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Injured Green's 'biggest challenge is bowling', says Australia coach McDonald

Starc, who also out with finger injury, is on course to play the second Test on February 17

Andrew McGlashan
Andrew McGlashan
Cameron Green at the Perth Scorchers camp following finger surgery  •  Getty Images

Cameron Green at the Perth Scorchers camp following finger surgery  •  Getty Images

Cameron Green faces a race against time to be ready for the opening Test against India on February 9 with a build-up of his bowling workloads the biggest challenge as he recovers from the broken finger suffered against South Africa at the MCG.
Green has been part of the Australia training camp in Sydney over the last two days and is making steady progress, but the opening match of the series in Nagpur may come too soon. He is due to see the surgeon again on Monday which will mark a month since the injury occurred with the hope that he will be told the bone has healed.
In the early stages of Green's career, it has become clear he is a cricketer who benefits from the rhythm of playing long-form regularly. In both last year's Ashes and this season's Tests, he has got better as the summer has gone on; he took five wickets against South Africa in Melbourne before breaking his finger, then still managed an unbeaten fifty.
"Where he's positioned at the moment, his biggest challenge is bowling," Australia head coach Andrew McDonald said. "There is a lack of loading there, and one of the key reasons around us getting into this camp early is to make sure that we're ready to go for the rigours of what the bowling unit [is] going to encompass.
"Building confidence is the main thing, setting him up to succeed in that first Test match, having enough time, that will be the critical question."
However, if Green's bowling does not quite come up, he would be considered as a specialist batter. He showed his ability to learn quickly on the subcontinent last year with important half-centuries in Lahore and particularly Galle, where he was Player of the Match on a spiteful surface.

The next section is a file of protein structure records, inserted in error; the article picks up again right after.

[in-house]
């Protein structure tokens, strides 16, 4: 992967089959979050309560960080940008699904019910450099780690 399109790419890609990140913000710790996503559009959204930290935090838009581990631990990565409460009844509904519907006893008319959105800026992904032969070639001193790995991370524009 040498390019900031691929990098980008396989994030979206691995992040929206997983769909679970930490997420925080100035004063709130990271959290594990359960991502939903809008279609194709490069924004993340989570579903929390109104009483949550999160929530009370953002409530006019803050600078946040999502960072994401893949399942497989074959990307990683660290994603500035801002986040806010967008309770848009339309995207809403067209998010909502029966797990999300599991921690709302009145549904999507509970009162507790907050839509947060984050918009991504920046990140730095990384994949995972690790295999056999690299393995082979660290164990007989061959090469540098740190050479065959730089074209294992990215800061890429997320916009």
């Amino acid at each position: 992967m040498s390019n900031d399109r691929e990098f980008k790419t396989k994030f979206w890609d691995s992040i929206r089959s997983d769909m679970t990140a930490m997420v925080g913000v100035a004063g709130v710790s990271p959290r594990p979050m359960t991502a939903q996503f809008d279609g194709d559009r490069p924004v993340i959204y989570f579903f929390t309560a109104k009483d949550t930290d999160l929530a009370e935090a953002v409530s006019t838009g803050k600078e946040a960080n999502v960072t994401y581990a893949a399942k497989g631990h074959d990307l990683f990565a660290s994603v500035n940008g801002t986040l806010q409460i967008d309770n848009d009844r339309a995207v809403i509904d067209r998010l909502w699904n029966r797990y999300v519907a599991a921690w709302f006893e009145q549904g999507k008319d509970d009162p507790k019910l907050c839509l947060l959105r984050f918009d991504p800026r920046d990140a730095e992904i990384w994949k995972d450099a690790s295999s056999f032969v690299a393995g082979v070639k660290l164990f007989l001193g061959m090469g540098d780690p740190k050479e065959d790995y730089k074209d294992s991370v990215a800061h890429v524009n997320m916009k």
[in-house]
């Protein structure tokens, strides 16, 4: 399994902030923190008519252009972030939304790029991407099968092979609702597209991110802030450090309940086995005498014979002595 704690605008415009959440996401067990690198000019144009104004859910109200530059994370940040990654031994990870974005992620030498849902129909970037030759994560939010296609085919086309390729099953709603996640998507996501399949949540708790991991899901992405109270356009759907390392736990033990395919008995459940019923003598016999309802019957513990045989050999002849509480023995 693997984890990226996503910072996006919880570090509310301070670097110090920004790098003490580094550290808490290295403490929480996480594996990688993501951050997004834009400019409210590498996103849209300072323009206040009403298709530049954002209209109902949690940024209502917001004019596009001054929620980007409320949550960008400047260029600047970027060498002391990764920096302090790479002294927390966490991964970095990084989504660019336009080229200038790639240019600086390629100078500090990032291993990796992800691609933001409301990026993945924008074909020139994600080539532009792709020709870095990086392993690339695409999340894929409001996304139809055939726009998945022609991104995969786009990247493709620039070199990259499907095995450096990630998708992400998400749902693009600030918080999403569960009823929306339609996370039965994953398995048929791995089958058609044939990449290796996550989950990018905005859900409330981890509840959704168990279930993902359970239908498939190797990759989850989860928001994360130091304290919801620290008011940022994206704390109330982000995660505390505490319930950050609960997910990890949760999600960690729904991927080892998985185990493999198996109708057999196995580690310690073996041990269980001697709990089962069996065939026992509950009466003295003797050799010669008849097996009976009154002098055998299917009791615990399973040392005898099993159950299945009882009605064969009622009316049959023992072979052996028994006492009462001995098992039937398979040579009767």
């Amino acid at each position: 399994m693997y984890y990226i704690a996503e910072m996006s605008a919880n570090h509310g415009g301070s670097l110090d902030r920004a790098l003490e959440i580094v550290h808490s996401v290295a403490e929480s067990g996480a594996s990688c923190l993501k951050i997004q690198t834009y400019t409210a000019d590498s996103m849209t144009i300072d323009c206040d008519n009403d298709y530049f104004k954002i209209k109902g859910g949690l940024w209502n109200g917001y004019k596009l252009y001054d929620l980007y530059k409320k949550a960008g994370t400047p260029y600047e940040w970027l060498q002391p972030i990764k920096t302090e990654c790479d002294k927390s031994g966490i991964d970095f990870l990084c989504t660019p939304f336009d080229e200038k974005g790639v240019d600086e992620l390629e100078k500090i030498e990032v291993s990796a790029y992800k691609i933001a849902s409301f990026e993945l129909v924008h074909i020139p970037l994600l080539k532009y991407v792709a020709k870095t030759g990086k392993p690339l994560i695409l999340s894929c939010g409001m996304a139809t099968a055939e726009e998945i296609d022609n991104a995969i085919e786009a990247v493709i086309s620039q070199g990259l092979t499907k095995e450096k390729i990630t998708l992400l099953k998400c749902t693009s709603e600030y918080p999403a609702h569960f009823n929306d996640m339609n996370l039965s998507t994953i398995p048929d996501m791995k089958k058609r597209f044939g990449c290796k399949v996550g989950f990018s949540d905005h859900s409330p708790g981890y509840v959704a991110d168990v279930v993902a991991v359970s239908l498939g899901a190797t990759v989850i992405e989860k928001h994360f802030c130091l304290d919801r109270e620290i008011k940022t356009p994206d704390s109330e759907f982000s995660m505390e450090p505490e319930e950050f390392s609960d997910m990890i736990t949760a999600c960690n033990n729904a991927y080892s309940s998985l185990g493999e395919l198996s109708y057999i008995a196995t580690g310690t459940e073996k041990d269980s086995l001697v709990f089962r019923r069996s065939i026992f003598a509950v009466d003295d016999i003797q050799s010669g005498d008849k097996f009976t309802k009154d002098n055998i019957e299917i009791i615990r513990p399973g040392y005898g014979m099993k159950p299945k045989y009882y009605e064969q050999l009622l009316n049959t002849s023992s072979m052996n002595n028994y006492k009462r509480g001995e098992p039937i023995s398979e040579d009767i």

"We value his batting first and foremost really, he's a batter in our top six and we value that, his bowling is a bonus. A very nice bonus," McDonald said.
But Green is vital in balancing Australia's side. If he is unable to bowl (or play) the selectors will have to decide whether to go with a two-quick two-spinner balance - as they did at the SCG against South Africa - or back their traditional strength in pace with an extra quick. While Green is unable to bowl, McDonald all but ruled out playing three specialist spinners.
If Green isn't selected as a pure batter, Matt Renshaw, who played at the SCG, and Peter Handscomb would come into the frame at No. 6 with the latter complementing a bevy of left-handers potentially working in his favour.
"We see him [Handscomb] as an important right-hand option," McDonald said. "We've got a lot of left handers. If there were to be any late changes, or Cameron Green doesn't make that first Test, we feel we have some good options."
Australia's other main injury concern, Mitchell Starc, remains on a timeline to be ready for the second Test in Delhi on February 17 although there is consideration being given for him now flying out earlier than initially planned.
Starc also suffered a finger injury at the MCG and is still bowling with protection at training, which he won't be allowed to do in a match. He is almost back to top pace which McDonald termed as "staggering" although there remains a fixed time scale to his recovery. However, unlike Green he is able to get his workloads up at training.
"The guard needs to stay on. Really protecting against the knock that would then re-injure that ligament," McDonald said. "That's why it's a clear cut deadline to mitigate against any of that risk.
"We can't accelerate that to be honest. It's probably frustrating for Mitch that he feels that good. But the good thing is when he does get out of the splint all his workloads are going to be up to speed and it will be pretty much into that second Test, which is good news to us."
A number of players who have been or still are involved in the BBL have not been part of the short camp, among them David Warner who on Saturday admitted he was exhausted after a busy season but McDonald praised the honesty rather than seeing it as a concern.
"I think any time a player expresses that at any point of time, that's fair and reasonable," he said. "If he's feeling tired and fatigued, there's an obvious reason for that.
"It's been a long Test summer. He's had some off-field issues that's played out and taken some strain, some mental energy away from him. And he's put some time into the Big Bash, and I think he's done a fantastic job, along with other players, in representing the Australian cricket team throughout the Big Bash, I think that's been a really positive sign.
"Our challenge will be to manage him into that first Test match, no different to any other series where you'll have players come in at different stages in term of fatigue."

Andrew McGlashan is a deputy editor at ESPNcricinfo